TG: The band cites a very diverse array of influences. What do you feel these influences bring to the group? There are a lot of bands out there today that have the heaviness that your band expresses, but are less attentive to the more commercial types of heavy metal.
MH: Yeah, well we're really just all over the place. Lately, all I've been listening to, well during the recording of the album, was like, Maiden and Rammstein and you can't really hear those styles in there. Like you said, some more commercial things. But, I found that when listening to things that are so drastically different from our style, I was able to write something that was completely, uniquely our own. That's what I found for myself, at least.
TG: So you feel that with this album, the band is cutting its own swath? Do you really make an effort to stand out as unique?
MH: Exactly. We never came in with a set mind as to what we want, like, "We want this song to go this way" or blah, blah, blah. We just play what we want, we play what comes out naturally. It's never anything forced or unnatural for us.
TG: Let's go back a little bit to your previous release, 'Ember To Inferno', how did the deal with Lifeforce come about for you and what are your thoughts and feelings in regard to that album?
MH: It came about that we recorded our demo, with Jason Suecof and I was talking to our manager, who is my dad. He's been our manager for the last five or six years. And I was talking to him and said, "We need to get a website together", so we contacted Frederick who does the In Flames website, and we got him to do our website. He was really into our stuff and we became really good friends and he said, "Let me get your demo to a friend of mine who owns a record label" and he gave it to Stefan, who owns Lifeforce Records and that's pretty much what happened. It did well for the label it was on, but being on an indie label, it was harder to get out into stores, its still not even in stores in our hometown, so that was kind of rough right there. But, it did the best it could, I'll say that.
TG: Did you tour pretty extensively for that release?
MH: We've been touring since like, last April. But it's really been touring for our upcoming Roadrunner release. And we're actually touring now, so it's really been a long set up period for this record.
TG: So the deal with Roadrunner happened very quickly after the Lifeforce album?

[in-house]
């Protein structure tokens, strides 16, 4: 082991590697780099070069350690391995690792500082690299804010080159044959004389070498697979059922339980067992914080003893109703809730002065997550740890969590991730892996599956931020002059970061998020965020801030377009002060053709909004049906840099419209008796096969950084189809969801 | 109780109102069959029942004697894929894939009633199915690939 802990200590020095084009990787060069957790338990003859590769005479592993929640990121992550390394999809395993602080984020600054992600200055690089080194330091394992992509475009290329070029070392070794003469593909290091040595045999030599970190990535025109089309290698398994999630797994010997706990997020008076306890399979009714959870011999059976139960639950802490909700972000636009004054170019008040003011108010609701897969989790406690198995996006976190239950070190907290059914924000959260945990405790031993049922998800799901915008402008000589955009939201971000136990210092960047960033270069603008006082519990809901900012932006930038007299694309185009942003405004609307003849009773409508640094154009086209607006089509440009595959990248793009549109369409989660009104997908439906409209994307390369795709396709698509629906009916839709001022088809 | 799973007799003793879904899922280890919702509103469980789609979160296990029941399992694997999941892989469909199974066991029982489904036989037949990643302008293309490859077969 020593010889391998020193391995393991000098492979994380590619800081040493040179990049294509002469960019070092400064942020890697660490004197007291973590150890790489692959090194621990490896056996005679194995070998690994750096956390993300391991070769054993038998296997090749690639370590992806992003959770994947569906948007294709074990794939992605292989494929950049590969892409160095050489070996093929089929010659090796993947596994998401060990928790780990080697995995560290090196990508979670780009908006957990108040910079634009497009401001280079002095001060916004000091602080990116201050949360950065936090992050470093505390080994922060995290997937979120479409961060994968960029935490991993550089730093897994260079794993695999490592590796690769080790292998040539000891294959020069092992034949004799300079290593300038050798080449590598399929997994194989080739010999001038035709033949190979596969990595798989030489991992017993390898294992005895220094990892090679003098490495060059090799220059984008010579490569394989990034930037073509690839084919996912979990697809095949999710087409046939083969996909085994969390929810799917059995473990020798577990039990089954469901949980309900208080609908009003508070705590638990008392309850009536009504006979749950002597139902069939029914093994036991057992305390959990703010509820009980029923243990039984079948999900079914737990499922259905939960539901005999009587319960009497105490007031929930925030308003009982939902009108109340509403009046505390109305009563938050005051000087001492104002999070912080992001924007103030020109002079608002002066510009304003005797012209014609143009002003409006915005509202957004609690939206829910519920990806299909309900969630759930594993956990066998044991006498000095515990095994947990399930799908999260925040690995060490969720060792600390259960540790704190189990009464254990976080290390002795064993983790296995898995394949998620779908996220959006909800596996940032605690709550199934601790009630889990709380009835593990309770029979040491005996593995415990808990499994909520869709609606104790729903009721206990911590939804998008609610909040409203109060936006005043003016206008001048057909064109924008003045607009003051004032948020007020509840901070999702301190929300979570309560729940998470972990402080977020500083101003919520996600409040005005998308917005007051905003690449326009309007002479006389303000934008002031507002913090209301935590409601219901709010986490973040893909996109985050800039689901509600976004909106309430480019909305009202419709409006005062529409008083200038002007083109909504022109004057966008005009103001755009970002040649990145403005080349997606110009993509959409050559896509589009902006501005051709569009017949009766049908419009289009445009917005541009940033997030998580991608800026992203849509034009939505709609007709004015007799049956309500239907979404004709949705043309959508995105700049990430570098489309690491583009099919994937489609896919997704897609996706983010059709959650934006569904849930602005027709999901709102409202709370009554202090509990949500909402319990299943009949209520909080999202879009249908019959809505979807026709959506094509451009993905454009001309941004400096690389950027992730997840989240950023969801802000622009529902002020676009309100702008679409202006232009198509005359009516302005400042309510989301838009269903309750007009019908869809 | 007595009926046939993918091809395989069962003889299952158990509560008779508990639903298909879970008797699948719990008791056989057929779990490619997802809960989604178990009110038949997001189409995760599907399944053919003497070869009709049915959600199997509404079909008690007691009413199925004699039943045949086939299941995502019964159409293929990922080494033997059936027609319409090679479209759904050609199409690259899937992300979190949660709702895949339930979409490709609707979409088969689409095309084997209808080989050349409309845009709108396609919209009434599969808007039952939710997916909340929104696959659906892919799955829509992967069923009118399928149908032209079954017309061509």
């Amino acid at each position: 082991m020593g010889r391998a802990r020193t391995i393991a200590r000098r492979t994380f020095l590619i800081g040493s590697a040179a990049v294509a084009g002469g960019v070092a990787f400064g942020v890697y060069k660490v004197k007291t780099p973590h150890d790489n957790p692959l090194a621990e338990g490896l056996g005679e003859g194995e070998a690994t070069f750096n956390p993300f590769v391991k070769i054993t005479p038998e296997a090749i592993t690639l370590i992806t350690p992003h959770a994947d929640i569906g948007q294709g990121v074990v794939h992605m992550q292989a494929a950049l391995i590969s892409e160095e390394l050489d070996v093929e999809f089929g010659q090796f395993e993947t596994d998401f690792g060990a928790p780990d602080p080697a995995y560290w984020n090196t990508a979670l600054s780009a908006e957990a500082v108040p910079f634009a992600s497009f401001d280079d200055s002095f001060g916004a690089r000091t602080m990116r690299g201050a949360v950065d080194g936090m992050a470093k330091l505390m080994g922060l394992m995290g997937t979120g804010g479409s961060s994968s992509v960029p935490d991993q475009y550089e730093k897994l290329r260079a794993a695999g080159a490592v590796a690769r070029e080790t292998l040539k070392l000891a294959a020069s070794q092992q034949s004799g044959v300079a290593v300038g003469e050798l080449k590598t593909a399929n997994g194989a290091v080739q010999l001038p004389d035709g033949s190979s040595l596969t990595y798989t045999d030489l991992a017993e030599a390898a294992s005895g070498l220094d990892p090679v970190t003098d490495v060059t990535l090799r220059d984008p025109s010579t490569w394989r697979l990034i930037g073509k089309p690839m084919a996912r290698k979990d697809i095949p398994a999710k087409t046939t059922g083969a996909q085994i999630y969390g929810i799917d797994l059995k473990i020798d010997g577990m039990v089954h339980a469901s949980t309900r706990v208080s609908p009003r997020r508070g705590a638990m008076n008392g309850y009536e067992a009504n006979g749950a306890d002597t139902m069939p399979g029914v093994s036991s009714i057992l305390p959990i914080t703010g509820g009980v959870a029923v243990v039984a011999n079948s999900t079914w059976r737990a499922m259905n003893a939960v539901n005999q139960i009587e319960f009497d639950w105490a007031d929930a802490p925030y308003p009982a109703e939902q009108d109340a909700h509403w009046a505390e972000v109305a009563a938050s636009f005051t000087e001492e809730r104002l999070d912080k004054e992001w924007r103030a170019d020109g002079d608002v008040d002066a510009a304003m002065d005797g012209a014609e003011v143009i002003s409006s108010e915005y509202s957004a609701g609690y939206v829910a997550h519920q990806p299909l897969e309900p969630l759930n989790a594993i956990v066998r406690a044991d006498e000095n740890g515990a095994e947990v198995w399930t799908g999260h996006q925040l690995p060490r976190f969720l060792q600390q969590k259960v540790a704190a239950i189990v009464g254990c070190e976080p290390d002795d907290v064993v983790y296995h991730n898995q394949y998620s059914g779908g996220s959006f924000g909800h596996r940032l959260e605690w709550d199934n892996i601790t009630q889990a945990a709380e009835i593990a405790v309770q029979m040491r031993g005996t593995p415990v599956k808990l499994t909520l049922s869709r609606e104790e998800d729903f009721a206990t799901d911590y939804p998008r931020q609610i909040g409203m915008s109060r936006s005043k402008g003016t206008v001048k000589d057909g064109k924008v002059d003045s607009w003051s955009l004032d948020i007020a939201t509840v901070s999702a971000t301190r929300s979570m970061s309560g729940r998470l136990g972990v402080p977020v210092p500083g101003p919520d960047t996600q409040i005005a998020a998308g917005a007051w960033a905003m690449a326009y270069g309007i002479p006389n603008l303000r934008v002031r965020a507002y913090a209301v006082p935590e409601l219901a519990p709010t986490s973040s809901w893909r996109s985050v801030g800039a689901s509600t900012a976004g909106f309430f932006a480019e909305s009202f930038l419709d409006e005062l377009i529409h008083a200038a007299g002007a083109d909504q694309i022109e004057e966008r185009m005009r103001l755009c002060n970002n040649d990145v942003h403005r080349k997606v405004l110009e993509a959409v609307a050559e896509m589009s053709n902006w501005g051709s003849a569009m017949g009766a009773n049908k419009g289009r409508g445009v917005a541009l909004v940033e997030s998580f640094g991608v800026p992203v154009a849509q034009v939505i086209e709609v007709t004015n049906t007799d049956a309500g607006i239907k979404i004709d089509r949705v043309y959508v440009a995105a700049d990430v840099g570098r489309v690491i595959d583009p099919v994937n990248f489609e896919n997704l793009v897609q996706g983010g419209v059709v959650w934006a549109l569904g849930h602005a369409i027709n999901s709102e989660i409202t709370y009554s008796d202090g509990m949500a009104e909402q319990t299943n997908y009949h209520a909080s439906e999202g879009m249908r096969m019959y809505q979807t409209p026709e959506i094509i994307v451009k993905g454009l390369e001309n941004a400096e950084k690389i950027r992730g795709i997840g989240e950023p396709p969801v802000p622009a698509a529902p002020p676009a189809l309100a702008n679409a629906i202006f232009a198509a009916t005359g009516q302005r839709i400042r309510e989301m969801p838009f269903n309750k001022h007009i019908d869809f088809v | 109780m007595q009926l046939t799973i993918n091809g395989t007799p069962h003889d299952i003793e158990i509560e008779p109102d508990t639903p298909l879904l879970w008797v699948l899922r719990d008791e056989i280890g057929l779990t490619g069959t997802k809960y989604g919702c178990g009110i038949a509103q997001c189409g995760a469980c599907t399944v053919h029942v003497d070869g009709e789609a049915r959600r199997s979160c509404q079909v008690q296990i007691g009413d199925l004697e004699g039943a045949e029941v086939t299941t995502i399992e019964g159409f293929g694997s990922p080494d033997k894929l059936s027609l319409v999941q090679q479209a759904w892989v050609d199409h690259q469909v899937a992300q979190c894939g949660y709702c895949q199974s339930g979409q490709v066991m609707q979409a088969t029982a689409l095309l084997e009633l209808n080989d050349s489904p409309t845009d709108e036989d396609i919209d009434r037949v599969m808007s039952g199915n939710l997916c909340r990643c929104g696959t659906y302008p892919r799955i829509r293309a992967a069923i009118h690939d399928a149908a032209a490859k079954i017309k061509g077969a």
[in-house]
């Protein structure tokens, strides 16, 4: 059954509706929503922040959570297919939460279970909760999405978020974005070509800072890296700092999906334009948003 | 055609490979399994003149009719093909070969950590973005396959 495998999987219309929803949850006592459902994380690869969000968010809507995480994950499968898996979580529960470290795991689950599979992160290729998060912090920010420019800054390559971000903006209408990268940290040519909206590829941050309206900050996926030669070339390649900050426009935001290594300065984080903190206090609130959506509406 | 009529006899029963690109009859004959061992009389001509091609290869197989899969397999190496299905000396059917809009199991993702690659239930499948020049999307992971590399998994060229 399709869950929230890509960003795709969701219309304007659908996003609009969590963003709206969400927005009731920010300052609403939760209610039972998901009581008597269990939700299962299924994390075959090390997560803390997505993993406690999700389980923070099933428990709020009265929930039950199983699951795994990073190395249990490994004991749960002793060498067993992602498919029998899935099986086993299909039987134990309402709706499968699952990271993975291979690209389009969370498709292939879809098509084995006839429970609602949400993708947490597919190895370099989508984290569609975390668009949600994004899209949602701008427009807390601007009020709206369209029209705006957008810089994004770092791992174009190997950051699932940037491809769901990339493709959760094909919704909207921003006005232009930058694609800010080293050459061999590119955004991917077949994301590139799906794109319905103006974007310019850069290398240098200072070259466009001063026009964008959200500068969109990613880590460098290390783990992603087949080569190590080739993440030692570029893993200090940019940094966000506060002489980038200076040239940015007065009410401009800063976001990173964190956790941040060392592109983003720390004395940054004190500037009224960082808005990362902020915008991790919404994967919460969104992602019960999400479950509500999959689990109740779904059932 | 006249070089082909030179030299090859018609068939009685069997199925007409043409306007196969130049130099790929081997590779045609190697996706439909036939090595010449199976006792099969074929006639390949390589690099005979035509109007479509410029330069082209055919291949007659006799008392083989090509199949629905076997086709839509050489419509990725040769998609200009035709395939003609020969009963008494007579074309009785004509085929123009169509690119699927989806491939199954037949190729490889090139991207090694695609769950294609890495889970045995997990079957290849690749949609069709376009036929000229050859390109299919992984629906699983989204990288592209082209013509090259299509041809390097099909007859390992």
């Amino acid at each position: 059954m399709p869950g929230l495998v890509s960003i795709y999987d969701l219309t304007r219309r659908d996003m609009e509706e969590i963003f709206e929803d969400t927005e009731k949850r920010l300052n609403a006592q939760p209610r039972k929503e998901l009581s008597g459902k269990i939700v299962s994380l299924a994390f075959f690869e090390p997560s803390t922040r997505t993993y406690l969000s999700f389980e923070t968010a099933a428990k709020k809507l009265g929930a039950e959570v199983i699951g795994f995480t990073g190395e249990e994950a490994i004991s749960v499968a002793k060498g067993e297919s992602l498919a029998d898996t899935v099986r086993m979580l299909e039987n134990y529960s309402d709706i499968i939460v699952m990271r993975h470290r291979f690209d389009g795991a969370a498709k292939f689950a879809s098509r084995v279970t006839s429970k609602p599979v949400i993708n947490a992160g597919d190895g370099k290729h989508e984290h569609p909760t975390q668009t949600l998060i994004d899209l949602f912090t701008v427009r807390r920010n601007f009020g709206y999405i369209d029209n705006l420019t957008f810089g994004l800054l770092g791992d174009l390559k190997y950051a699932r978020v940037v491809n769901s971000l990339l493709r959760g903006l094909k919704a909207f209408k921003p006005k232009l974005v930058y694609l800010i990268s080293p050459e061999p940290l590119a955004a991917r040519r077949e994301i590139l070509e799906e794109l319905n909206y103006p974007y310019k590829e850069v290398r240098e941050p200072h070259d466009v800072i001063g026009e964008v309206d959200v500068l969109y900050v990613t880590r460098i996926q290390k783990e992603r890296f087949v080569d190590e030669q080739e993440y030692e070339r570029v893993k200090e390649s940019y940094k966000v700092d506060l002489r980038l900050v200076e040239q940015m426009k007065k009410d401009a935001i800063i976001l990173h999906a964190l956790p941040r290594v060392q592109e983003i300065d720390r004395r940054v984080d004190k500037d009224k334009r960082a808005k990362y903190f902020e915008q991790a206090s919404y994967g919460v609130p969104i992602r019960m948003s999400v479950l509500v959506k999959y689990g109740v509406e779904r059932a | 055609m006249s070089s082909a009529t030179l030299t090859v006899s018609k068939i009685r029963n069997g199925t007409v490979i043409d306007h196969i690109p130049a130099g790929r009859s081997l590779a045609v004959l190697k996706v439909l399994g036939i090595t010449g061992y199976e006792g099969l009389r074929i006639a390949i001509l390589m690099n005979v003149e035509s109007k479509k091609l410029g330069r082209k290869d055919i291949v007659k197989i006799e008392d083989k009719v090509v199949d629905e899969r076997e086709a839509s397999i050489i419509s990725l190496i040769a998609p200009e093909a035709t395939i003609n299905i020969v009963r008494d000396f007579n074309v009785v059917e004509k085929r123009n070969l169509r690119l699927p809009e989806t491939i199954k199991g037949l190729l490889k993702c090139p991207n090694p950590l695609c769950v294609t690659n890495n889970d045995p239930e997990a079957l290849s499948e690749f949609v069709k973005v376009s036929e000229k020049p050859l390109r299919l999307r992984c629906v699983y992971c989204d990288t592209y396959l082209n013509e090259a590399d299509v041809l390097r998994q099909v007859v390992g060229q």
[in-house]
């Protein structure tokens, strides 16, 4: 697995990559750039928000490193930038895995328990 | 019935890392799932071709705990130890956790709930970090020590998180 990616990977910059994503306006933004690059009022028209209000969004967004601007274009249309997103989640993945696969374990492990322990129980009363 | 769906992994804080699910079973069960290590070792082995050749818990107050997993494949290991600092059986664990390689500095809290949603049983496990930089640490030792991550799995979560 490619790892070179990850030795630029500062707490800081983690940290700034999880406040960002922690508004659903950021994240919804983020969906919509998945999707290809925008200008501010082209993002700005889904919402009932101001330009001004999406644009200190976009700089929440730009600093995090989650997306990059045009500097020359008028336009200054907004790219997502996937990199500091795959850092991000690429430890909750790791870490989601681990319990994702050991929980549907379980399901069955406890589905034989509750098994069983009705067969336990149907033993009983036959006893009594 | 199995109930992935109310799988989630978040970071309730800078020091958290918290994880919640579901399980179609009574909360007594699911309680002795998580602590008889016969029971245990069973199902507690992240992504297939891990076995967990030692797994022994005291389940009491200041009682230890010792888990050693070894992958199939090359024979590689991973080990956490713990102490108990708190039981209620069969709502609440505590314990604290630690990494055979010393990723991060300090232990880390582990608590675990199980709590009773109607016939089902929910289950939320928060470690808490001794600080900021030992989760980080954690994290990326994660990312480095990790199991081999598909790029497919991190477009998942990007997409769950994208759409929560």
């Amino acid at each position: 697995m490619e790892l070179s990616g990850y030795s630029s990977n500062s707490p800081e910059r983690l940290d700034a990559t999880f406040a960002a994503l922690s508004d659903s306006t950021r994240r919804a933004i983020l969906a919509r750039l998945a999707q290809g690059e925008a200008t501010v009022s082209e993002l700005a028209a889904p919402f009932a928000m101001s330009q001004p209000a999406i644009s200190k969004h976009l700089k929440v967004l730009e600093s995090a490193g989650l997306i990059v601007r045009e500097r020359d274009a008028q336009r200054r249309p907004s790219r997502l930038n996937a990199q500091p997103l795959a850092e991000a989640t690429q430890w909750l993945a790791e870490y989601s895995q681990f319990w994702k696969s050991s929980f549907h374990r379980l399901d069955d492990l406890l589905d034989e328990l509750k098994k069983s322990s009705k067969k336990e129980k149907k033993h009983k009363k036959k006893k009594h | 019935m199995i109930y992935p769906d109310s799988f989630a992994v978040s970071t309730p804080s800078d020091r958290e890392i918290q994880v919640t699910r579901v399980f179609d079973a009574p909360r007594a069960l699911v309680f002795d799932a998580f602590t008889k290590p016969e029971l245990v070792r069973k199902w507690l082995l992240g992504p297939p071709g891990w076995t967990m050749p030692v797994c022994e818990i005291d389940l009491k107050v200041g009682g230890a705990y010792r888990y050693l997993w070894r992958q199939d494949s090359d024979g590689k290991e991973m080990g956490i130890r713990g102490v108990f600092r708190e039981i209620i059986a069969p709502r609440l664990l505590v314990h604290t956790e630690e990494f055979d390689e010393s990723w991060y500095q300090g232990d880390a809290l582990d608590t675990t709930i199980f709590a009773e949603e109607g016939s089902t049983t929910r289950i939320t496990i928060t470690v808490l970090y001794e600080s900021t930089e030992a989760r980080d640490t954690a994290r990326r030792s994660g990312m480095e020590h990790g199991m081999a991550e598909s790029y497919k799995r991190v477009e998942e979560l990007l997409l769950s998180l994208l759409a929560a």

MH: Oh yeah, it came on real quick. We were signed to Lifeforce and then, Roadrunner within four, five months.
TG: It must be a big change for the group to be on Roadrunner. How do you feel being on a larger label?
MH: It's fucking amazing to be on Roadrunner, I can't believe it. We'll be hanging out at Christmas parties, getting drunk with A&R guys from Roadrunner and shit like that, I still can't believe that we're on this fucking label, because when I was a kid growing up, I listened to those all of those bands when I was younger. When I was in middle school, I would always pick up those albums from the bands that were on Roadrunner and it was like some fans will be like "You listen to Coal Chamber, what the fuck?" I liked the Coal Chamber record, Soulfly, Sepultura. Machine Head and Slipknot were some of my favorite bands of all time, Fear Factory. And now, we've played with many of those bands, we played with Fear Factory, Ill Nino, Machine Head and Chimera and it's just fucking insane. Everybody who's there is so cool. And it's strange the rumors you hear, I hear rumors of different things. I'll be reading things that some of the kids say about Roadrunner and they're like "Oh yeah, in their contract they won't let you play solos on albums or it's a breach of contract or something" and I was like "Holy shit, I can't believe that they actually believe this", because Roadrunner are like "We'll let you do whatever you want, that's why we signed you guys", they give us so much freedom. They let us make the album we wanted to make.